BLACK PANTHER: WAKANDA FOREVER (2022)
Film opens with the tragic passing of King T’Challa/The Black Panther (Chadwick Bosman) from an undisclosed illness that Shuri (Letitia Wright) tries desperately to save him from. As Wakanda mourns, the world begins to turn against the once hidden land for not sharing their precious vibranium. This leads to nations trying to either steal it or find their own. When a vibranium detecting device invented by a brilliant teenager (Dominique Thorne) locates some deep on the ocean floor, it incurs the wrath of the undersea kingdom of Talokan and its powerful mutant king Namor (Tenoch Huerta Mejía). Wrath that soon turns towards Wakanda.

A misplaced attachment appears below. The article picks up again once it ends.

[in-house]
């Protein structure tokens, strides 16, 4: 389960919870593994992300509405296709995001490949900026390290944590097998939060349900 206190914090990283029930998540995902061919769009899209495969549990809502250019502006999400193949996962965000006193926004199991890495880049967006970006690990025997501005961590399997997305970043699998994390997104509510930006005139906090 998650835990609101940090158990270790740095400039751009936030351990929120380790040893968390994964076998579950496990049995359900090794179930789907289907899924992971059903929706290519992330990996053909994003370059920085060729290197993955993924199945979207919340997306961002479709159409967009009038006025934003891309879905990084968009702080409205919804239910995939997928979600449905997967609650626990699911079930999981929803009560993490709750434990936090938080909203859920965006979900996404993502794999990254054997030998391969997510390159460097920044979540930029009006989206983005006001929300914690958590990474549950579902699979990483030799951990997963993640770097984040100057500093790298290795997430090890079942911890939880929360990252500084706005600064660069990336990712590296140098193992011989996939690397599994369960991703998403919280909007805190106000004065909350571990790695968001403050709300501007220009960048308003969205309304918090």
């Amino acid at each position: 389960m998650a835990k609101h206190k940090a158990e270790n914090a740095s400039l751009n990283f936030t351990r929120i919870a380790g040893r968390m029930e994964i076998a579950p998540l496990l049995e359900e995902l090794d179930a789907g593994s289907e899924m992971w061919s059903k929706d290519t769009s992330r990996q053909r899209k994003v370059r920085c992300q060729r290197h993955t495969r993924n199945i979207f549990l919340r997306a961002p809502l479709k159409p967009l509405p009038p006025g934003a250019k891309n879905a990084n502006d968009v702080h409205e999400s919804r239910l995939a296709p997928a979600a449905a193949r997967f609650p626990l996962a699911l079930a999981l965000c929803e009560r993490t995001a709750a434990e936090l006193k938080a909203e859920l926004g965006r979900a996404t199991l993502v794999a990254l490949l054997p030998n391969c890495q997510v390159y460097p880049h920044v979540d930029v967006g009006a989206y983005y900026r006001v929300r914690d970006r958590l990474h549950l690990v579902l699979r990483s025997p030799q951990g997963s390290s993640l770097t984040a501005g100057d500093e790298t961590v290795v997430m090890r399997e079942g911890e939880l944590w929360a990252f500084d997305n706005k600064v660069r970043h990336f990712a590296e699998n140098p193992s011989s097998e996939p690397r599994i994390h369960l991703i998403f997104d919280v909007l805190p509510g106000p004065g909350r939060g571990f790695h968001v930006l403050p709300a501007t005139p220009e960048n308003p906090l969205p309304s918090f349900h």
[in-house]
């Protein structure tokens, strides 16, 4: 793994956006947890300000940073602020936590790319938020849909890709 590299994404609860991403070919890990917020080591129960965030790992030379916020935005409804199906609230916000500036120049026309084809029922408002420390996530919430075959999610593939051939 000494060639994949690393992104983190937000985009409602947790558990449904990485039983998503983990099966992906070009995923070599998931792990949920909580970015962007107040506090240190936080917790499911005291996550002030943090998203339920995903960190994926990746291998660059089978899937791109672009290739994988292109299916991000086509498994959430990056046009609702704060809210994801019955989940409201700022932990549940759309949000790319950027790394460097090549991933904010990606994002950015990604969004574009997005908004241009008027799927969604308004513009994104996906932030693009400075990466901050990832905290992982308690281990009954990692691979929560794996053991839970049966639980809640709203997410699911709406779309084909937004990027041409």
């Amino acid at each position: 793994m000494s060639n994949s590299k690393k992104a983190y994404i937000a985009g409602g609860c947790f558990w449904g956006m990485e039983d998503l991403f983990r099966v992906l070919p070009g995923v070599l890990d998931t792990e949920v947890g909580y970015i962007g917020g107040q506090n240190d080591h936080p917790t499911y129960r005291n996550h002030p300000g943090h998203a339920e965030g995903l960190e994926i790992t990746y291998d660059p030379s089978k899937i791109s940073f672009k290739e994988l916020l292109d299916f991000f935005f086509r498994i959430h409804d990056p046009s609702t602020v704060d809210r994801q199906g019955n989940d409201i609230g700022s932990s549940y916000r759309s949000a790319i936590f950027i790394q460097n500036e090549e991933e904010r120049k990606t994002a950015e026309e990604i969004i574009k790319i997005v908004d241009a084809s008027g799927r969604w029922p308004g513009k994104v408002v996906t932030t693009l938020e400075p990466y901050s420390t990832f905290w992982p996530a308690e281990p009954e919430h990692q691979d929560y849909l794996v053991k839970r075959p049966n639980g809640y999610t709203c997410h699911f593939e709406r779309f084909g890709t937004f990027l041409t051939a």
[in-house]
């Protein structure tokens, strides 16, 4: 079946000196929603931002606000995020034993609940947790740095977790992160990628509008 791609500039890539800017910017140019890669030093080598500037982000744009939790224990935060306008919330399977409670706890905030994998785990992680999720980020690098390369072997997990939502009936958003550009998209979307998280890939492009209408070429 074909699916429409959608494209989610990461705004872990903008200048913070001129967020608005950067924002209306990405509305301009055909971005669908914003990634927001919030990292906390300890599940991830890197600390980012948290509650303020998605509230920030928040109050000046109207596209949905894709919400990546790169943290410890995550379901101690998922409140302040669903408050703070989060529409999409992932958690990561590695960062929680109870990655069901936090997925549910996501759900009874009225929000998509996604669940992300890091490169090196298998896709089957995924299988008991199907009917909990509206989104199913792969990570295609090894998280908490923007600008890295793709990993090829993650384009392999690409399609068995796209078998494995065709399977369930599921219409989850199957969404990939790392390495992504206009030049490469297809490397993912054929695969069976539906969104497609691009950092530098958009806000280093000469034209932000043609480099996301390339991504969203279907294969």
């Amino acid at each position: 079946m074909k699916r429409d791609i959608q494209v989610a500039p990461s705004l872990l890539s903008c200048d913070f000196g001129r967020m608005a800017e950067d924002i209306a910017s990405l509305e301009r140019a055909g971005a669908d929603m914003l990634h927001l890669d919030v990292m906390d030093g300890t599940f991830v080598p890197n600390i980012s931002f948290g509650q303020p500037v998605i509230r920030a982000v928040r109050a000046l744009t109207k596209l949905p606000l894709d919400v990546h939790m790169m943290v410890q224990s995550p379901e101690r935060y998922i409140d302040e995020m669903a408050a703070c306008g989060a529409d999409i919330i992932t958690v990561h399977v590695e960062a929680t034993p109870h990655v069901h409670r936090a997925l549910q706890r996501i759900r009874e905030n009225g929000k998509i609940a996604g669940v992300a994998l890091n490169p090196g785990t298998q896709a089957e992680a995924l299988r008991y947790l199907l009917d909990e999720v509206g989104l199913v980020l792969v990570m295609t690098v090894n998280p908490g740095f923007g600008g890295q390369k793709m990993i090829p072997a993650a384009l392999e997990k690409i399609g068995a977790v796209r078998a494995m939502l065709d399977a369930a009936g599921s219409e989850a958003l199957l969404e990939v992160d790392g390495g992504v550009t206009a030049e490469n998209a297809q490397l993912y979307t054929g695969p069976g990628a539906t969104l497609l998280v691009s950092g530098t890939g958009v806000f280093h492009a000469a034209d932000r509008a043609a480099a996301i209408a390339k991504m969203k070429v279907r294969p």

Superhero sequel is again directed by Ryan Coogler from his script with Joe Robert Cole. It pays heartfelt and emotional tribute to the late Chadwick Bosman, while trying to continue the story of Wakanda and The Black Panther without him. It is a heavy task, but one that is handled quite well, all things considered. It also makes it a very somber film as loss, mourning and the handling of one’s grief become major currents running through its 161-minute runtime. Even the film’s villain Namor is motivated by his own loss and his anger at the constant injustices committed by the surface world. It makes for a very serious and somewhat heavy superhero flick, though Coogler still balances it well with plenty of action and some epic battles. The cast all do strong work with Basset truly deserving of her recently won awards, almost carrying the film on her regal shoulders. Tenoch Huerta Mejía also gives us a strong villain, but one who’s motivations are not atypically sinister. Namor is trying to protect his people, by any means necessary. Yes, we do get a new Black Panther and Coogler leaves things with the series definitely having a direction to go in, with T’Challa’s legacy carrying on and further villainy lurking in the shadows. As with the first film there is a heavy influx of cultural background and visuals as Talokan is based on ancient Mayan culture just as Wakanda is on African. Overall, it may be a bit too solemn to be the fun ride that the first Black Panther film was, and the final confrontation with Namor was a bit lackluster, but considering they tragically lost their star and main character, Coogler keeps the series going and with some emotional resonance to go with it.